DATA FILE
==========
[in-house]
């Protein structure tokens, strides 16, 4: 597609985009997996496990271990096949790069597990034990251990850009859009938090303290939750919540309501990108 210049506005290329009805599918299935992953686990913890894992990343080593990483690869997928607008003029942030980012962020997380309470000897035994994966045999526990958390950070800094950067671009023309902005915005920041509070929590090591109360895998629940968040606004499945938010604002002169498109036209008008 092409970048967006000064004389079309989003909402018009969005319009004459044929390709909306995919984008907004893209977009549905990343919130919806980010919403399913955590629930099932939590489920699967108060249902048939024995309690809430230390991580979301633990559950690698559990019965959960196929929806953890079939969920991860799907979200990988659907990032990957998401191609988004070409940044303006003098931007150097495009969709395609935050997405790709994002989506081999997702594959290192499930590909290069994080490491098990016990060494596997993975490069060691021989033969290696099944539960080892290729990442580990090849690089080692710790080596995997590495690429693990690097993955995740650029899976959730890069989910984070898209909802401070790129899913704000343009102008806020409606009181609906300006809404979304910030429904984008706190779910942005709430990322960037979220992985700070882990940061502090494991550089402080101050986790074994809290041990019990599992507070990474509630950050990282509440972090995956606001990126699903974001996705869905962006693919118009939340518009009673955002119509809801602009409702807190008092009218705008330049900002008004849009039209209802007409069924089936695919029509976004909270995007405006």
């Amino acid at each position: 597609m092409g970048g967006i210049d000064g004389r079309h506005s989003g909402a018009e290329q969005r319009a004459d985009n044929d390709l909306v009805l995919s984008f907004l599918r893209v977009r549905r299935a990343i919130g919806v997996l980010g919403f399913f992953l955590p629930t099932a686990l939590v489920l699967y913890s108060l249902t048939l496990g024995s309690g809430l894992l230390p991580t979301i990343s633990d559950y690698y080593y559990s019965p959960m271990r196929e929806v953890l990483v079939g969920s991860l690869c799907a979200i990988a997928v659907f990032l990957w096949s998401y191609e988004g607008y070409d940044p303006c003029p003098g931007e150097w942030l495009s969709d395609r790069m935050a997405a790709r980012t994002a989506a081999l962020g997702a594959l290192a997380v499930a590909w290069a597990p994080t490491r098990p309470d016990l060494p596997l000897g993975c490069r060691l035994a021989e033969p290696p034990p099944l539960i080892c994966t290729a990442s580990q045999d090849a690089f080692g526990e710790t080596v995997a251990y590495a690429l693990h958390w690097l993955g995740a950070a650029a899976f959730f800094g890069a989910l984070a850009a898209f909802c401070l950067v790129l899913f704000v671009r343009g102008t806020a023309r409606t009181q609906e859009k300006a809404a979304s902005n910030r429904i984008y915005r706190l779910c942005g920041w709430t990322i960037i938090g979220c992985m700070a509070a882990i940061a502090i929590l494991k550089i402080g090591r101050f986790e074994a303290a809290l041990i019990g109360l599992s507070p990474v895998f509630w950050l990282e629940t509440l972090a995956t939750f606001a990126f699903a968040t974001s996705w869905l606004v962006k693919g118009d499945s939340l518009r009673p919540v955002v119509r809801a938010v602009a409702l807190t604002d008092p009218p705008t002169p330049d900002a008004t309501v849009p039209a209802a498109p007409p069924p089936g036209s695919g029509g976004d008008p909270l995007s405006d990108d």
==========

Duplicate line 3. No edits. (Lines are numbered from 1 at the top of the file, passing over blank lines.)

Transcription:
């Amino acid at each position: 597609m092409g970048g967006i210049d000064g004389r079309h506005s989003g909402a018009e290329q969005r319009a004459d985009n044929d390709l909306v009805l995919s984008f907004l599918r893209v977009r549905r299935a990343i919130g919806v997996l980010g919403f399913f992953l955590p629930t099932a686990l939590v489920l699967y913890s108060l249902t048939l496990g024995s309690g809430l894992l230390p991580t979301i990343s633990d559950y690698y080593y559990s019965p959960m271990r196929e929806v953890l990483v079939g969920s991860l690869c799907a979200i990988a997928v659907f990032l990957w096949s998401y191609e988004g607008y070409d940044p303006c003029p003098g931007e150097w942030l495009s969709d395609r790069m935050a997405a790709r980012t994002a989506a081999l962020g997702a594959l290192a997380v499930a590909w290069a597990p994080t490491r098990p309470d016990l060494p596997l000897g993975c490069r060691l035994a021989e033969p290696p034990p099944l539960i080892c994966t290729a990442s580990q045999d090849a690089f080692g526990e710790t080596v995997a251990y590495a690429l693990h958390w690097l993955g995740a950070a650029a899976f959730f800094g890069a989910l984070a850009a898209f909802c401070l950067v790129l899913f704000v671009r343009g102008t806020a023309r409606t009181q609906e859009k300006a809404a979304s902005n910030r429904i984008y915005r706190l779910c942005g920041w709430t990322i960037i938090g979220c992985m700070a509070a882990i940061a502090i929590l494991k550089i402080g090591r101050f986790e074994a303290a809290l041990i019990g109360l599992s507070p990474v895998f509630w950050l990282e629940t509440l972090a995956t939750f606001a990126f699903a968040t974001s996705w869905l606004v962006k693919g118009d499945s939340l518009r009673p919540v955002v119509r809801a938010v602009a409702l807190t604002d008092p009218p705008t002169p330049d900002a008004t309501v849009p039209a209802a498109p007409p069924p089936g036209s695919g029509g976004d008008p909270l995007s405006d990108d």